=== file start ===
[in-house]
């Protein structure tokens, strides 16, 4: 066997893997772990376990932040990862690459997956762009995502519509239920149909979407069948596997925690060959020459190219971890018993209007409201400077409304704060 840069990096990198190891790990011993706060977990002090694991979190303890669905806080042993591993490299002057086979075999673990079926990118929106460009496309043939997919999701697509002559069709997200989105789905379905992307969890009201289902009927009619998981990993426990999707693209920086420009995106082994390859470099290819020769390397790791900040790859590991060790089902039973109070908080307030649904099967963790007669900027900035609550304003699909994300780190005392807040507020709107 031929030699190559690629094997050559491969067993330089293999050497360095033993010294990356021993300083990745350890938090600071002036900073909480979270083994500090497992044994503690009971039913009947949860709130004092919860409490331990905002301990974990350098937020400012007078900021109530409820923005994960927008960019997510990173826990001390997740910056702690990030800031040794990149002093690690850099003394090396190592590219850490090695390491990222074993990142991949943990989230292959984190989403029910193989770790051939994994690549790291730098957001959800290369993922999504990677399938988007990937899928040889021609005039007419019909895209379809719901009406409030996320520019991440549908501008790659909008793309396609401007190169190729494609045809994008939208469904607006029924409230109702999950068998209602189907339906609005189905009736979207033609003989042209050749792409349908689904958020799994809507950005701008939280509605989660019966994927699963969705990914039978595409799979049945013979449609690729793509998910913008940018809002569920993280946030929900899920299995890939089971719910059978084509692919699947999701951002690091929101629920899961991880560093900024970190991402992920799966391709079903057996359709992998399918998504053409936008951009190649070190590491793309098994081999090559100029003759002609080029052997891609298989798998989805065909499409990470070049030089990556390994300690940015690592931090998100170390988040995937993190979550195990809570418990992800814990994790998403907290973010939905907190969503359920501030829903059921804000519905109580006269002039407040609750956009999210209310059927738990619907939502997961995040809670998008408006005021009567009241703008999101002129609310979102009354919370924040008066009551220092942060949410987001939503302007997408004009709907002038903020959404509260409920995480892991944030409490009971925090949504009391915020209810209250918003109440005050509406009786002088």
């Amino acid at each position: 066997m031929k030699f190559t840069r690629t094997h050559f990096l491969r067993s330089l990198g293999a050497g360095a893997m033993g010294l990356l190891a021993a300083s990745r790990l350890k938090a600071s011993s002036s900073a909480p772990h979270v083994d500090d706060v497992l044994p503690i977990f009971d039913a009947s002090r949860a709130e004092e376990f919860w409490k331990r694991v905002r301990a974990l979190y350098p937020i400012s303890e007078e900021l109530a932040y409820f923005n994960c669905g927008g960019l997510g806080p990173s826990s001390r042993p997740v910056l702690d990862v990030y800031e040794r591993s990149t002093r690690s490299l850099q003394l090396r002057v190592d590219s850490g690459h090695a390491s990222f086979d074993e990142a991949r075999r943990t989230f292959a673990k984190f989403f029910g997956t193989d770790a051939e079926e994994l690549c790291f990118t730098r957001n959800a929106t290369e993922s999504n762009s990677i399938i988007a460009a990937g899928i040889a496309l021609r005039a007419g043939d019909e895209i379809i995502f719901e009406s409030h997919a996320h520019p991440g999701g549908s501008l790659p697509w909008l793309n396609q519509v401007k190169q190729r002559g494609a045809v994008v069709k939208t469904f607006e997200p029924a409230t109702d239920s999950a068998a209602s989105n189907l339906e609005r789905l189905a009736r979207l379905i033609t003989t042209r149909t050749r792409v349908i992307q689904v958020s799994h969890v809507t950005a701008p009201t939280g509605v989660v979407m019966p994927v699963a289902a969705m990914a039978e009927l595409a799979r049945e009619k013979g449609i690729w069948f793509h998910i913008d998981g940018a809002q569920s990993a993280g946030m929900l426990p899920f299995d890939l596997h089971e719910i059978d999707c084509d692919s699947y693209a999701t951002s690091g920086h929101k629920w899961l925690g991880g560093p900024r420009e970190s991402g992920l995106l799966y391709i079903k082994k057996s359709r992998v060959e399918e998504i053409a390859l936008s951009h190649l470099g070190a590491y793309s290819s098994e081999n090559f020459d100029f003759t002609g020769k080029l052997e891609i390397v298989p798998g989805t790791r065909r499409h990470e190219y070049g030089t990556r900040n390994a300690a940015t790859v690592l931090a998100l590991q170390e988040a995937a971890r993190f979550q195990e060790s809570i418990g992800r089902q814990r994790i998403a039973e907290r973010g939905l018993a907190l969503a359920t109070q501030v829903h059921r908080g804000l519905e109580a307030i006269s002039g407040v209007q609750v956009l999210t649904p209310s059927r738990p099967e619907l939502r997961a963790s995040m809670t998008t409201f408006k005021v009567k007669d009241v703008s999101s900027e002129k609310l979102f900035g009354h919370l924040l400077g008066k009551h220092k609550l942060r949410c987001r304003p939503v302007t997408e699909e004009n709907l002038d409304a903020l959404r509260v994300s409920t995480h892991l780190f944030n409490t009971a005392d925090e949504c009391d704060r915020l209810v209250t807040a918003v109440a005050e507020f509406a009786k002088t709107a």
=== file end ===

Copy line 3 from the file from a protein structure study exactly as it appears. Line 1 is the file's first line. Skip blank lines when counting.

């Amino acid at each position: 066997m031929k030699f190559t840069r690629t094997h050559f990096l491969r067993s330089l990198g293999a050497g360095a893997m033993g010294l990356l190891a021993a300083s990745r790990l350890k938090a600071s011993s002036s900073a909480p772990h979270v083994d500090d706060v497992l044994p503690i977990f009971d039913a009947s002090r949860a709130e004092e376990f919860w409490k331990r694991v905002r301990a974990l979190y350098p937020i400012s303890e007078e900021l109530a932040y409820f923005n994960c669905g927008g960019l997510g806080p990173s826990s001390r042993p997740v910056l702690d990862v990030y800031e040794r591993s990149t002093r690690s490299l850099q003394l090396r002057v190592d590219s850490g690459h090695a390491s990222f086979d074993e990142a991949r075999r943990t989230f292959a673990k984190f989403f029910g997956t193989d770790a051939e079926e994994l690549c790291f990118t730098r957001n959800a929106t290369e993922s999504n762009s990677i399938i988007a460009a990937g899928i040889a496309l021609r005039a007419g043939d019909e895209i379809i995502f719901e009406s409030h997919a996320h520019p991440g999701g549908s501008l790659p697509w909008l793309n396609q519509v401007k190169q190729r002559g494609a045809v994008v069709k939208t469904f607006e997200p029924a409230t109702d239920s999950a068998a209602s989105n189907l339906e609005r789905l189905a009736r979207l379905i033609t003989t042209r149909t050749r792409v349908i992307q689904v958020s799994h969890v809507t950005a701008p009201t939280g509605v989660v979407m019966p994927v699963a289902a969705m990914a039978e009927l595409a799979r049945e009619k013979g449609i690729w069948f793509h998910i913008d998981g940018a809002q569920s990993a993280g946030m929900l426990p899920f299995d890939l596997h089971e719910i059978d999707c084509d692919s699947y693209a999701t951002s690091g920086h929101k629920w899961l925690g991880g560093p900024r420009e970190s991402g992920l995106l799966y391709i079903k082994k057996s359709r992998v060959e399918e998504i053409a390859l936008s951009h190649l470099g070190a590491y793309s290819s098994e081999n090559f020459d100029f003759t002609g020769k080029l052997e891609i390397v298989p798998g989805t790791r065909r499409h990470e190219y070049g030089t990556r900040n390994a300690a940015t790859v690592l931090a998100l590991q170390e988040a995937a971890r993190f979550q195990e060790s809570i418990g992800r089902q814990r994790i998403a039973e907290r973010g939905l018993a907190l969503a359920t109070q501030v829903h059921r908080g804000l519905e109580a307030i006269s002039g407040v209007q609750v956009l999210t649904p209310s059927r738990p099967e619907l939502r997961a963790s995040m809670t998008t409201f408006k005021v009567k007669d009241v703008s999101s900027e002129k609310l979102f900035g009354h919370l924040l400077g008066k009551h220092k609550l942060r949410c987001r304003p939503v302007t997408e699909e004009n709907l002038d409304a903020l959404r509260v994300s409920t995480h892991l780190f944030n409490t009971a005392d925090e949504c009391d704060r915020l209810v209250t807040a918003v109440a005050e507020f509406a009786k002088t709107a």